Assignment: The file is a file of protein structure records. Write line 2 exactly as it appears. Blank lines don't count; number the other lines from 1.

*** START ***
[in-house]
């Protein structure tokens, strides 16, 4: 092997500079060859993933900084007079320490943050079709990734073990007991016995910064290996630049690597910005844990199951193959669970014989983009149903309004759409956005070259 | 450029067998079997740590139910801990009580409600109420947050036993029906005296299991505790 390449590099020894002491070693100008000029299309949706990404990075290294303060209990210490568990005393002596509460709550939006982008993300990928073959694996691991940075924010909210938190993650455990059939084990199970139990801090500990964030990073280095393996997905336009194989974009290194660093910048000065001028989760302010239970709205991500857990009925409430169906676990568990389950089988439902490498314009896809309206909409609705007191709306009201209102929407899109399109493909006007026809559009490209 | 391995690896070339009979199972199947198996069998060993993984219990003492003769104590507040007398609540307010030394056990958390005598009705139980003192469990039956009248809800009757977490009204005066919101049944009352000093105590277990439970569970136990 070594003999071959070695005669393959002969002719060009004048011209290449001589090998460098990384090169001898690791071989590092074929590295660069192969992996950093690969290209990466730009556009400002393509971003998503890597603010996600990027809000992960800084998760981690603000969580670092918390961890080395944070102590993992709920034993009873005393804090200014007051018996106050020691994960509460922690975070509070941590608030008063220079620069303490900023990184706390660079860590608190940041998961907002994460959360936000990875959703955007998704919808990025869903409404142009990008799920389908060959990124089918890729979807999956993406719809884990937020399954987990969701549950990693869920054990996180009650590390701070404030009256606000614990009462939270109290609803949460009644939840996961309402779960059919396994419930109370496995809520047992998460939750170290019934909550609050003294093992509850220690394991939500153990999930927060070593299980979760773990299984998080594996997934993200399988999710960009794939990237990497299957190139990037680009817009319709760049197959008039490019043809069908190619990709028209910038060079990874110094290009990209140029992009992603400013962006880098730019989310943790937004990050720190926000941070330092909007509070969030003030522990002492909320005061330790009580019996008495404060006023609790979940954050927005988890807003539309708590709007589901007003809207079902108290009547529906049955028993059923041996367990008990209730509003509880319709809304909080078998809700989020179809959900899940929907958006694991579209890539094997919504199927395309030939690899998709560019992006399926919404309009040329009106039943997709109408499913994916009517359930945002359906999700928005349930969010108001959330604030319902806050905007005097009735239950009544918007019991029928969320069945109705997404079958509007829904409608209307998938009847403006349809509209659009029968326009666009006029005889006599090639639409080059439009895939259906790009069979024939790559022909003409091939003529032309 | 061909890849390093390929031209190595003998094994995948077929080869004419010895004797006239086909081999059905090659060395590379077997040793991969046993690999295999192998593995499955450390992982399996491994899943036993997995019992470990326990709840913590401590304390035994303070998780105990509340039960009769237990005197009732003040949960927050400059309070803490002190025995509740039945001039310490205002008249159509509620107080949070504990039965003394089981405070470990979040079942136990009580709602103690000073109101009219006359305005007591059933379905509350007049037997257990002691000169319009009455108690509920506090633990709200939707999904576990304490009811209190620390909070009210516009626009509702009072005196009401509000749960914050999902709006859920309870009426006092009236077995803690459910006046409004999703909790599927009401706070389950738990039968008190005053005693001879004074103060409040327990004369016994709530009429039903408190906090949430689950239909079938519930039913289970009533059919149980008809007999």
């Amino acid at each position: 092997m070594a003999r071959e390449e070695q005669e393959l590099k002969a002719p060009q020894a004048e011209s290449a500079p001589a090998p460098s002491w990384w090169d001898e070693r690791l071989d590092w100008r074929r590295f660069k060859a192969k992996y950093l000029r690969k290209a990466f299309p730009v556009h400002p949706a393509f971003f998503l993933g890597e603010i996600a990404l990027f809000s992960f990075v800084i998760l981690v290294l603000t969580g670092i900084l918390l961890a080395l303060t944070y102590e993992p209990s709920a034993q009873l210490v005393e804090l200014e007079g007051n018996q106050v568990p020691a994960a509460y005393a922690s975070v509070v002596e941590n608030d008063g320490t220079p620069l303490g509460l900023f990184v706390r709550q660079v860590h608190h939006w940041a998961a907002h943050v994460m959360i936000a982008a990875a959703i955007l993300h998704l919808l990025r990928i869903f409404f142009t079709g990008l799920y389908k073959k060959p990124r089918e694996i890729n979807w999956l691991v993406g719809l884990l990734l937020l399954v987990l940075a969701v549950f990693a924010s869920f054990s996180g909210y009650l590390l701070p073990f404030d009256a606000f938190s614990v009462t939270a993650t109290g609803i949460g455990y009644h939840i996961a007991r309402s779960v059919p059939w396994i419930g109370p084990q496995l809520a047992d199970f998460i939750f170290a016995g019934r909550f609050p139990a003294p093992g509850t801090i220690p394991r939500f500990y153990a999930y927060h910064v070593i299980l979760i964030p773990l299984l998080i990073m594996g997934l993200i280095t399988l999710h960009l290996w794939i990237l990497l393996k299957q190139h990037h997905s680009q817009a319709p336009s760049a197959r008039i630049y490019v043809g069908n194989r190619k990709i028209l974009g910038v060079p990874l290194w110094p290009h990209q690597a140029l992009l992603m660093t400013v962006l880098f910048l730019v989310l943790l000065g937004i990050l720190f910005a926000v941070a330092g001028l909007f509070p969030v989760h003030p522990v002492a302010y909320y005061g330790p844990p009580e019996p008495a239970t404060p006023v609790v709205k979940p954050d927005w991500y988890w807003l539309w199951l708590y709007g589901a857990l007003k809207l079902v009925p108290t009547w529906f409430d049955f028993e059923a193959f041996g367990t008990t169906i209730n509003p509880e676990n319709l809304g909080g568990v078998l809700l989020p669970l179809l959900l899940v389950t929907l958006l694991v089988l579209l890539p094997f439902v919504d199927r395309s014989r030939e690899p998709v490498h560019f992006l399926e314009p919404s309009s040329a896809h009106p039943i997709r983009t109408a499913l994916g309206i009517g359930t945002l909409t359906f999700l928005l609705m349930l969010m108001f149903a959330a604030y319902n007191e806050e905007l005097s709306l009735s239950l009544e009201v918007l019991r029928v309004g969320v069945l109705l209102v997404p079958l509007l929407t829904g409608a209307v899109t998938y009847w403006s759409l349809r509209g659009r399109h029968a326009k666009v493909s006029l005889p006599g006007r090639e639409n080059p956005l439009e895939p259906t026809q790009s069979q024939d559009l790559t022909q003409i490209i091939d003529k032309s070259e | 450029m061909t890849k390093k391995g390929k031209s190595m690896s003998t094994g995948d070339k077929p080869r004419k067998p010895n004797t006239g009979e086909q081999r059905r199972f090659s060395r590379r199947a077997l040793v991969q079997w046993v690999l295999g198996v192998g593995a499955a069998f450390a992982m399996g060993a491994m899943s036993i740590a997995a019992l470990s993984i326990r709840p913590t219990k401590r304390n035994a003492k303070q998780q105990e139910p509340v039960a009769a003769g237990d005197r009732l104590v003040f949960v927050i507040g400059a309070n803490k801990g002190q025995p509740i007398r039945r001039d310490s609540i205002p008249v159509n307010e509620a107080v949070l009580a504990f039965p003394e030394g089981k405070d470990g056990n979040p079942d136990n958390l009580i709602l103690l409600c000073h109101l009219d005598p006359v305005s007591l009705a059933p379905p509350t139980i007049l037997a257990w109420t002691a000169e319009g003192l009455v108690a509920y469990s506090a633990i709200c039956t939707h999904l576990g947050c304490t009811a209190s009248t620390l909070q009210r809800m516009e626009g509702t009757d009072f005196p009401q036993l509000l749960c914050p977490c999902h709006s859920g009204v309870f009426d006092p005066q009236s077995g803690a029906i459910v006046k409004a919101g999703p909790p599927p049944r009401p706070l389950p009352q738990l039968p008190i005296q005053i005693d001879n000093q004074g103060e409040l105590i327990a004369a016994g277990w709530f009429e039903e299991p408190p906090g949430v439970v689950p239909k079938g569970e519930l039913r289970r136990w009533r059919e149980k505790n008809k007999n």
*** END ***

């Protein structure tokens, strides 16, 4: 092997500079060859993933900084007079320490943050079709990734073990007991016995910064290996630049690597910005844990199951193959669970014989983009149903309004759409956005070259 | 450029067998079997740590139910801990009580409600109420947050036993029906005296299991505790 390449590099020894002491070693100008000029299309949706990404990075290294303060209990210490568990005393002596509460709550939006982008993300990928073959694996691991940075924010909210938190993650455990059939084990199970139990801090500990964030990073280095393996997905336009194989974009290194660093910048000065001028989760302010239970709205991500857990009925409430169906676990568990389950089988439902490498314009896809309206909409609705007191709306009201209102929407899109399109493909006007026809559009490209 | 391995690896070339009979199972199947198996069998060993993984219990003492003769104590507040007398609540307010030394056990958390005598009705139980003192469990039956009248809800009757977490009204005066919101049944009352000093105590277990439970569970136990 070594003999071959070695005669393959002969002719060009004048011209290449001589090998460098990384090169001898690791071989590092074929590295660069192969992996950093690969290209990466730009556009400002393509971003998503890597603010996600990027809000992960800084998760981690603000969580670092918390961890080395944070102590993992709920034993009873005393804090200014007051018996106050020691994960509460922690975070509070941590608030008063220079620069303490900023990184706390660079860590608190940041998961907002994460959360936000990875959703955007998704919808990025869903409404142009990008799920389908060959990124089918890729979807999956993406719809884990937020399954987990969701549950990693869920054990996180009650590390701070404030009256606000614990009462939270109290609803949460009644939840996961309402779960059919396994419930109370496995809520047992998460939750170290019934909550609050003294093992509850220690394991939500153990999930927060070593299980979760773990299984998080594996997934993200399988999710960009794939990237990497299957190139990037680009817009319709760049197959008039490019043809069908190619990709028209910038060079990874110094290009990209140029992009992603400013962006880098730019989310943790937004990050720190926000941070330092909007509070969030003030522990002492909320005061330790009580019996008495404060006023609790979940954050927005988890807003539309708590709007589901007003809207079902108290009547529906049955028993059923041996367990008990209730509003509880319709809304909080078998809700989020179809959900899940929907958006694991579209890539094997919504199927395309030939690899998709560019992006399926919404309009040329009106039943997709109408499913994916009517359930945002359906999700928005349930969010108001959330604030319902806050905007005097009735239950009544918007019991029928969320069945109705997404079958509007829904409608209307998938009847403006349809509209659009029968326009666009006029005889006599090639639409080059439009895939259906790009069979024939790559022909003409091939003529032309 | 061909890849390093390929031209190595003998094994995948077929080869004419010895004797006239086909081999059905090659060395590379077997040793991969046993690999295999192998593995499955450390992982399996491994899943036993997995019992470990326990709840913590401590304390035994303070998780105990509340039960009769237990005197009732003040949960927050400059309070803490002190025995509740039945001039310490205002008249159509509620107080949070504990039965003394089981405070470990979040079942136990009580709602103690000073109101009219006359305005007591059933379905509350007049037997257990002691000169319009009455108690509920506090633990709200939707999904576990304490009811209190620390909070009210516009626009509702009072005196009401509000749960914050999902709006859920309870009426006092009236077995803690459910006046409004999703909790599927009401706070389950738990039968008190005053005693001879004074103060409040327990004369016994709530009429039903408190906090949430689950239909079938519930039913289970009533059919149980008809007999």